Review Summary: A true masterpiece of the now legendary Norwegian Black Metal scene.4 of 4 thought this review was well written
It was 1993 and the Norwegian Black Metal scene blazed on forward through the fire of burning churches, with every music record released by a band being followed by a criminal one, constructing the now legendary controversy that still to this day surrounds Black Metal. However because of this large amount of controversy, the music was often overlooked as a side note, a soundtrack if you will to the crimes being committed in Norway. But, when the bands weren’t being questioned intensely by Norwegian police, they were making amazing records, and this split is no exception. Hordanes Land, Enslaved’s side of the disc, consists of three songs that display black metal in all the glory of its finest hour.
The disc kicks off with the symphonic rampage of Slaget I Skogen Bortenfor, which begins with a chanting choir that breaks up into an ocean of blast beats and distortion. The song proceeds to take you on an epic journey combining all the best aspects of the black metal genre, the aggression, the symphonic touches, the undecipherable screams (well you wouldn’t understand them anyway, they’re in ancient Norwegian) and the sheer beauty that kinds behind the powerful dark exterior. But the real triumph of Enslaved of this song (and the whole EP) is the real triumph of black metal in general, it creates an amazing atmosphere, all the elements that the band puts forward blend perfectly to create black metal bliss. Every single detail is thought out to add to the atmosphere, even the spoken word passages fit perfectly into the madness.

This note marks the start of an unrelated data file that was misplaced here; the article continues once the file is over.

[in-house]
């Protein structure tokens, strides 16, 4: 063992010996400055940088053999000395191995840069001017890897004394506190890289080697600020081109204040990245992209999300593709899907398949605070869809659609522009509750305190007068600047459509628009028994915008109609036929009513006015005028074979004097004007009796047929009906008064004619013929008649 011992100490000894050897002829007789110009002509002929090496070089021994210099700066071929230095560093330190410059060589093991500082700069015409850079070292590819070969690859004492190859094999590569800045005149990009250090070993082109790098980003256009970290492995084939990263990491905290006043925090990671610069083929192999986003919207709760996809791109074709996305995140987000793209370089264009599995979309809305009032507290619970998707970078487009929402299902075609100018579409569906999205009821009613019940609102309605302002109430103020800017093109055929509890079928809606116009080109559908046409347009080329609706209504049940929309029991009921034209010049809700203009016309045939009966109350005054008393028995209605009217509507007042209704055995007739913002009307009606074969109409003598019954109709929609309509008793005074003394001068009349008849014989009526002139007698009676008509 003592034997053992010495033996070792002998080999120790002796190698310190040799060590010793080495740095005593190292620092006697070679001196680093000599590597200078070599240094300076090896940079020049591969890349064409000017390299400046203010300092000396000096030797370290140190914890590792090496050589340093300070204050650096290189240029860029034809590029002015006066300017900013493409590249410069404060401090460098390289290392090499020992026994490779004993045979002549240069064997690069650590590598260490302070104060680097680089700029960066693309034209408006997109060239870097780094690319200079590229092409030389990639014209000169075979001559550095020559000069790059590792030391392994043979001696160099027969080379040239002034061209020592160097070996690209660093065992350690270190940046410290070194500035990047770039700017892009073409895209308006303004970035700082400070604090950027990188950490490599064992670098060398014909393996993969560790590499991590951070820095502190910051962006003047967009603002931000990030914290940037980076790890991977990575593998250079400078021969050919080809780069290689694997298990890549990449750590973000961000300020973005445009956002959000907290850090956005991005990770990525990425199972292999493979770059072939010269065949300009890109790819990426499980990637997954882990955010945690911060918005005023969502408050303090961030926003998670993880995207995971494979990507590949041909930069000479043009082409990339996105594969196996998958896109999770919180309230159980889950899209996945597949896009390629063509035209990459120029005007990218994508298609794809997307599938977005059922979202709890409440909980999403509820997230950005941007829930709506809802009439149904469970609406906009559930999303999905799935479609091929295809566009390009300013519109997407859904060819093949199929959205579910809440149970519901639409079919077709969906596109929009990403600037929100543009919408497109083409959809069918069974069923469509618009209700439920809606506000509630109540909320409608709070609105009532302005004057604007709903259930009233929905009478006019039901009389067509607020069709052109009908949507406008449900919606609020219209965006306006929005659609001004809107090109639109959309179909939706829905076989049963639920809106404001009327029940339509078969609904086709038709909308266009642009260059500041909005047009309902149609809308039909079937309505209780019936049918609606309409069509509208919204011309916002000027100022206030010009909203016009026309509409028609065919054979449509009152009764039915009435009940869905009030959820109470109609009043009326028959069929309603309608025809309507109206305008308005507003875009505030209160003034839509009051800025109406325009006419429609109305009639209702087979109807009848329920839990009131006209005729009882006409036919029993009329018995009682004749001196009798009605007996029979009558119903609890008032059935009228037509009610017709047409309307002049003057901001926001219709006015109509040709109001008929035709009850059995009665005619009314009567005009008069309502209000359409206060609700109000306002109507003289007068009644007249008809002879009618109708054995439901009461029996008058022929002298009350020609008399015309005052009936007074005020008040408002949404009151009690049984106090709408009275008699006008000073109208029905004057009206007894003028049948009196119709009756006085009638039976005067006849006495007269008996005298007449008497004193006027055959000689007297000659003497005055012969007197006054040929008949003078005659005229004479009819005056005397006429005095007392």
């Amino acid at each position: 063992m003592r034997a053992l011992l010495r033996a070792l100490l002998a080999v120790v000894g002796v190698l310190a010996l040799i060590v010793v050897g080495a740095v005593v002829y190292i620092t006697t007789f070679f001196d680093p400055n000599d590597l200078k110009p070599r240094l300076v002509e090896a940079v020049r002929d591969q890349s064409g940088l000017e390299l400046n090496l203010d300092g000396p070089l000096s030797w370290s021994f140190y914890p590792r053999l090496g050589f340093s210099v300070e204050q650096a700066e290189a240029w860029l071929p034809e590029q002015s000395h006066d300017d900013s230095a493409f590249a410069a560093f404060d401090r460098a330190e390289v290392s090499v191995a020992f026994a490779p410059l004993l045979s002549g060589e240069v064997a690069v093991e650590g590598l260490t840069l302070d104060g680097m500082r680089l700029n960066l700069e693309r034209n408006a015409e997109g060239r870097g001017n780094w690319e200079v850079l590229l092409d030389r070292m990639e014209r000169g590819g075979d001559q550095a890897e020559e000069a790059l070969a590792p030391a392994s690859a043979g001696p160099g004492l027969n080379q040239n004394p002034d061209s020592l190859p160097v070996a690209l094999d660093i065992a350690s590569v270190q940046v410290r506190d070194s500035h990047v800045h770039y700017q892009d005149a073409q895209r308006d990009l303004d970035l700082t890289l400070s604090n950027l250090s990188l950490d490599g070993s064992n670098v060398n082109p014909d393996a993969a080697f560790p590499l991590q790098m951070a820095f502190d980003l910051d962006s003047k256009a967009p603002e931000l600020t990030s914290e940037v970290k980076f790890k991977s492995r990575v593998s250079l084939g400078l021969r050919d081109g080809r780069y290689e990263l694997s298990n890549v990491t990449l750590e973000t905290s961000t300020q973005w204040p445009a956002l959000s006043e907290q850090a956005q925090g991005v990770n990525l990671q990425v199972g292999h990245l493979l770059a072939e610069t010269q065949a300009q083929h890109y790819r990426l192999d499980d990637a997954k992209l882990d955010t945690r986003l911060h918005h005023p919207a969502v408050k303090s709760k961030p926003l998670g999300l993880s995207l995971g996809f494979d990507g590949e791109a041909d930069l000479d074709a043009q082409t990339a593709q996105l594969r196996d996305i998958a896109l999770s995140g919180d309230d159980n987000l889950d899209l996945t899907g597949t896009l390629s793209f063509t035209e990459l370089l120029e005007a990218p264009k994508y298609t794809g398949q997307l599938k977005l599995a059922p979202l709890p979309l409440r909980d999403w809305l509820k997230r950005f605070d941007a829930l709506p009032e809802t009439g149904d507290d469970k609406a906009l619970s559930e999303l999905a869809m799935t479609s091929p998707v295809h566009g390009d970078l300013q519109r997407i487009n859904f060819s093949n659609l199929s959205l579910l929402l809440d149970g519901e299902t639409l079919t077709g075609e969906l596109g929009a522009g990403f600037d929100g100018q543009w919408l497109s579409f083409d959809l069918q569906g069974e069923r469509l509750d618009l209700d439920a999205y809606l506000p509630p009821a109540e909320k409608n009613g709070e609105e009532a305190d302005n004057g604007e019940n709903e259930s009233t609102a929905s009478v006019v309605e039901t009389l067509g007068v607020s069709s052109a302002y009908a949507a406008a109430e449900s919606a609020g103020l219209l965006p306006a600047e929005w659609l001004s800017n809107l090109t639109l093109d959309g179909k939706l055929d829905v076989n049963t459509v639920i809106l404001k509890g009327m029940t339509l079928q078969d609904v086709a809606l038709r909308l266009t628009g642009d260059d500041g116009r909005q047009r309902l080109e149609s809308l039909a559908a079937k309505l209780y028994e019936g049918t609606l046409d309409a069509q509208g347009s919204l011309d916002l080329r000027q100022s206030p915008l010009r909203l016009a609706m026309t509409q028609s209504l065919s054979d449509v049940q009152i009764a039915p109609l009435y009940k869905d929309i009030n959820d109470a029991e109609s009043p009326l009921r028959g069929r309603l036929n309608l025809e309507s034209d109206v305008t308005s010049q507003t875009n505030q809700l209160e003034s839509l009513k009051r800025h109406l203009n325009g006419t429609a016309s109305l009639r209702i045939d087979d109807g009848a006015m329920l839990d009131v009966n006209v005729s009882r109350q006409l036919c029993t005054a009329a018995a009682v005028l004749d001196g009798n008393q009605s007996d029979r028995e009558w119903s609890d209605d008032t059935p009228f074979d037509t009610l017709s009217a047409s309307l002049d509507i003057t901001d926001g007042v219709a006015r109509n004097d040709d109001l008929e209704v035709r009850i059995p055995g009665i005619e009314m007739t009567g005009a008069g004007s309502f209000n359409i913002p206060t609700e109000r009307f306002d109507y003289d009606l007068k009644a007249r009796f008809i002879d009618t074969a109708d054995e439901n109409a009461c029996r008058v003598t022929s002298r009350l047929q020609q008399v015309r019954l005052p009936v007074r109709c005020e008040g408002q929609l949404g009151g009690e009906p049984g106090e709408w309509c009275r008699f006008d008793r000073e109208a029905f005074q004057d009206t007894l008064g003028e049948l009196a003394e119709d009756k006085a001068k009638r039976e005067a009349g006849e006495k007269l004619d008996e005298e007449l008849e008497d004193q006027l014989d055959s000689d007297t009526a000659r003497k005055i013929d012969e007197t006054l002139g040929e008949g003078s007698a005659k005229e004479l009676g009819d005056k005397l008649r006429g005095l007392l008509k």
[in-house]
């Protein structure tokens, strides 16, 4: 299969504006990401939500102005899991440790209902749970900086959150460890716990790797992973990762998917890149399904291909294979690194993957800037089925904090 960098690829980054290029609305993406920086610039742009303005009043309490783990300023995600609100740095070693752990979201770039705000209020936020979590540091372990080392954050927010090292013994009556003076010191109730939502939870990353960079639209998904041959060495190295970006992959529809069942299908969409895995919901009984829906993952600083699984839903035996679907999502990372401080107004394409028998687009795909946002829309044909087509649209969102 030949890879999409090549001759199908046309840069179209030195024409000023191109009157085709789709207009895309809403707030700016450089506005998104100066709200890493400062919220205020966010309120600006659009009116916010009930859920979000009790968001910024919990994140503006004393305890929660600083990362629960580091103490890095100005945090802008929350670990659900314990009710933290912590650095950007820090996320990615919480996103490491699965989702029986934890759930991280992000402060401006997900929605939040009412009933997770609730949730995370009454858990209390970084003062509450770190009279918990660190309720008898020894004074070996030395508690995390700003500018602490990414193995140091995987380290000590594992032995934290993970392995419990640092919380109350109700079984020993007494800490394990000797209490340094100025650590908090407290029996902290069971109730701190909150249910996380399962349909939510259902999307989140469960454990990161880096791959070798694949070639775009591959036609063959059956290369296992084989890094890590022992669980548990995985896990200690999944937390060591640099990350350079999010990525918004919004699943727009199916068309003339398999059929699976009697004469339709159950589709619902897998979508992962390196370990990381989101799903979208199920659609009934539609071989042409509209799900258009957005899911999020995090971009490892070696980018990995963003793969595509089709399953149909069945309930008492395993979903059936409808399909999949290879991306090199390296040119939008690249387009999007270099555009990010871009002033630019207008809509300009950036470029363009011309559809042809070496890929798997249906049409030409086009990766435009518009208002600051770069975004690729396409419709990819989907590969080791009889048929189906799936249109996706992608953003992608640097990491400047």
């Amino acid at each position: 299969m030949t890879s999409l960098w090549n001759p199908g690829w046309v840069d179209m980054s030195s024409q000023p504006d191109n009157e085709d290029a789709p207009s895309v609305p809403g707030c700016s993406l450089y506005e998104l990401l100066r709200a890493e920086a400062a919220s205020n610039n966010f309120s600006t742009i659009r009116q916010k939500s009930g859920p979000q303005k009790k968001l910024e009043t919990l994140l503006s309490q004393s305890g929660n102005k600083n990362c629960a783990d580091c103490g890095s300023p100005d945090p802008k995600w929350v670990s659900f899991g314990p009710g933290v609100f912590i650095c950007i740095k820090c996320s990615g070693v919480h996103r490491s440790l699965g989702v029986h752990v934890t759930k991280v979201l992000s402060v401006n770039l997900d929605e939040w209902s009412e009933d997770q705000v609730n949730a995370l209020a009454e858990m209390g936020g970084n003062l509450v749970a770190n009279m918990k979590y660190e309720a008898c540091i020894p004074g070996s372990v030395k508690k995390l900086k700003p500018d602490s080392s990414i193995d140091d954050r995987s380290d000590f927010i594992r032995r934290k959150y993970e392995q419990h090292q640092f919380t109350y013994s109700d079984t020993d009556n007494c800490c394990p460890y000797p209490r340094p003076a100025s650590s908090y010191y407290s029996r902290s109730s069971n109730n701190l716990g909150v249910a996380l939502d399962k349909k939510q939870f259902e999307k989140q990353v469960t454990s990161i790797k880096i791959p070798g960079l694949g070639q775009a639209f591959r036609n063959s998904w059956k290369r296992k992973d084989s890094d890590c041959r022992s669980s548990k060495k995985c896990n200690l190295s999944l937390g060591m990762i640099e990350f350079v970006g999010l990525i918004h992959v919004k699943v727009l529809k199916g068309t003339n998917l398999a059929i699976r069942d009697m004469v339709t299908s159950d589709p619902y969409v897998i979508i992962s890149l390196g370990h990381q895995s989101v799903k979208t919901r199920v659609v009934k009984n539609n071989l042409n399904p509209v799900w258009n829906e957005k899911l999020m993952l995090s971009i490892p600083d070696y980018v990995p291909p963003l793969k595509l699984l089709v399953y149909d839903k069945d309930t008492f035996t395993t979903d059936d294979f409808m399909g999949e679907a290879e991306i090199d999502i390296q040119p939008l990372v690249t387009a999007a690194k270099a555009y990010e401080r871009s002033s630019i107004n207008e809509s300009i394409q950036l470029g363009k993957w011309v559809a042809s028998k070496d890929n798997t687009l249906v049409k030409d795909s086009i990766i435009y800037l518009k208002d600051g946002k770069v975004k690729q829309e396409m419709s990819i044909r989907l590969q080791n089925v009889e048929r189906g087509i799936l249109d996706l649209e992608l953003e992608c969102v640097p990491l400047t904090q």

After the mind numbing experience that is the first Enslaved song on the split comes Allfadr Odin, another majestic work, that shows the roots of the “progressive black metal” style the band would adopt on later recordings, traveling fluidly through its various riffs and passages, each more powerful and haunting than the next. The drum work of the legendary Trym Torson is, as always, amazing, and the songwriting is very complex and powerful, especially when you take into account that guitarist and keyboardist (and thus the guy in charge of all the intricate symphonic parts) Ivar Bjornson, was only 15 when this was recorded.
However it’s not until the last track that the album’s truly best moment comes. The pitch black Balfadr, with its deep piano chords, creates an atmosphere that is simultaneously dark, haunting, epic and beautiful, and they setting the standard for all future black metal to try to reach and at the same time beating every black metal that had come before them. And though there would be other bands that would certainly achieve a similar atmosphere Enslaved stand among the miniscule circle of bands to have pulled it off perfectly, influencing many an important act along the way (just look at the change in Emperor from their side of this split to In the Nightside Eclipse).
Enslaved never burnt any churches or killed any innocent homosexuals, and as far as my knowledge goes they were never a part of the “inner circle”. Sadly enough it is because of this that their role in developing black metal is often downsized or even ignored, however, as this release proves beyond even the slightest shadow of a doubt, they were an impeccable musical force crucial to the evolution of extreme music.